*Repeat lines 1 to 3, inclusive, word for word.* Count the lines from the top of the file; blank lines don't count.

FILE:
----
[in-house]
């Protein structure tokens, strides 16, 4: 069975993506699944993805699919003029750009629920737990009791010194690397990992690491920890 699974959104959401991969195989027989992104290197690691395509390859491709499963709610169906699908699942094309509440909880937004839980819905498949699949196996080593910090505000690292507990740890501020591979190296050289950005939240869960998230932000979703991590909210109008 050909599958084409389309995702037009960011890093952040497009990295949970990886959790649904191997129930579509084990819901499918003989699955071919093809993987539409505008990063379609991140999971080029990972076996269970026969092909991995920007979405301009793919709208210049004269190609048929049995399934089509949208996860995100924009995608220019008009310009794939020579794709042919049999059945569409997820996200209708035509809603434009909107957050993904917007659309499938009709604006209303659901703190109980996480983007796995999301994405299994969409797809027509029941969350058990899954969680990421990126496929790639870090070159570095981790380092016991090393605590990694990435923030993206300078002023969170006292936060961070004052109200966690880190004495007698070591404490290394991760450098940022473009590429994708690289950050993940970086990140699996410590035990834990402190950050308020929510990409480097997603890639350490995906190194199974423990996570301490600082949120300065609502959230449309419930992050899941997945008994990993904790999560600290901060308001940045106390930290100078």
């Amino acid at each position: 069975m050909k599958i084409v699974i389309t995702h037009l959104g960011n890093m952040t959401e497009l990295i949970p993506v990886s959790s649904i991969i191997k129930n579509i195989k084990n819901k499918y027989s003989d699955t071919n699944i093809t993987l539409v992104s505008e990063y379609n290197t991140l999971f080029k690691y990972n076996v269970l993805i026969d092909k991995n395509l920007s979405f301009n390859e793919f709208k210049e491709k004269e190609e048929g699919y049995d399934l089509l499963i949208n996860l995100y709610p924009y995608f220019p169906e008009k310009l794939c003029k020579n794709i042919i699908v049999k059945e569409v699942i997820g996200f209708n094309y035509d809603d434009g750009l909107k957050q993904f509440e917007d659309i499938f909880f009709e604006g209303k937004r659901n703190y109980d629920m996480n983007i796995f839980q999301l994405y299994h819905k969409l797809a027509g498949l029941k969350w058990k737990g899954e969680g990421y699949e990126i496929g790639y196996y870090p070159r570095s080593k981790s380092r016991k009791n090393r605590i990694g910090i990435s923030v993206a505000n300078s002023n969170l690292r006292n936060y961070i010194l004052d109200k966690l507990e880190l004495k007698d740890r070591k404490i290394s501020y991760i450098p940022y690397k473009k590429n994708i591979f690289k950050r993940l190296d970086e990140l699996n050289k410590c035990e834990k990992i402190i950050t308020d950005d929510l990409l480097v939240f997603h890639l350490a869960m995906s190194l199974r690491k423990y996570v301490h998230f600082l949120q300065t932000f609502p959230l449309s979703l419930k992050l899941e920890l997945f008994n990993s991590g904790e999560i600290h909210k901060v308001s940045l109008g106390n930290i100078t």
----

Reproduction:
[in-house]
């Protein structure tokens, strides 16, 4: 069975993506699944993805699919003029750009629920737990009791010194690397990992690491920890 699974959104959401991969195989027989992104290197690691395509390859491709499963709610169906699908699942094309509440909880937004839980819905498949699949196996080593910090505000690292507990740890501020591979190296050289950005939240869960998230932000979703991590909210109008 050909599958084409389309995702037009960011890093952040497009990295949970990886959790649904191997129930579509084990819901499918003989699955071919093809993987539409505008990063379609991140999971080029990972076996269970026969092909991995920007979405301009793919709208210049004269190609048929049995399934089509949208996860995100924009995608220019008009310009794939020579794709042919049999059945569409997820996200209708035509809603434009909107957050993904917007659309499938009709604006209303659901703190109980996480983007796995999301994405299994969409797809027509029941969350058990899954969680990421990126496929790639870090070159570095981790380092016991090393605590990694990435923030993206300078002023969170006292936060961070004052109200966690880190004495007698070591404490290394991760450098940022473009590429994708690289950050993940970086990140699996410590035990834990402190950050308020929510990409480097997603890639350490995906190194199974423990996570301490600082949120300065609502959230449309419930992050899941997945008994990993904790999560600290901060308001940045106390930290100078």
């Amino acid at each position: 069975m050909k599958i084409v699974i389309t995702h037009l959104g960011n890093m952040t959401e497009l990295i949970p993506v990886s959790s649904i991969i191997k129930n579509i195989k084990n819901k499918y027989s003989d699955t071919n699944i093809t993987l539409v992104s505008e990063y379609n290197t991140l999971f080029k690691y990972n076996v269970l993805i026969d092909k991995n395509l920007s979405f301009n390859e793919f709208k210049e491709k004269e190609e048929g699919y049995d399934l089509l499963i949208n996860l995100y709610p924009y995608f220019p169906e008009k310009l794939c003029k020579n794709i042919i699908v049999k059945e569409v699942i997820g996200f209708n094309y035509d809603d434009g750009l909107k957050q993904f509440e917007d659309i499938f909880f009709e604006g209303k937004r659901n703190y109980d629920m996480n983007i796995f839980q999301l994405y299994h819905k969409l797809a027509g498949l029941k969350w058990k737990g899954e969680g990421y699949e990126i496929g790639y196996y870090p070159r570095s080593k981790s380092r016991k009791n090393r605590i990694g910090i990435s923030v993206a505000n300078s002023n969170l690292r006292n936060y961070i010194l004052d109200k966690l507990e880190l004495k007698d740890r070591k404490i290394s501020y991760i450098p940022y690397k473009k590429n994708i591979f690289k950050r993940l190296d970086e990140l699996n050289k410590c035990e834990k990992i402190i950050t308020d950005d929510l990409l480097v939240f997603h890639l350490a869960m995906s190194l199974r690491k423990y996570v301490h998230f600082l949120q300065t932000f609502p959230l449309s979703l419930k992050l899941e920890l997945f008994n990993s991590g904790e999560i600290h909210k901060v308001s940045l109008g106390n930290i100078t």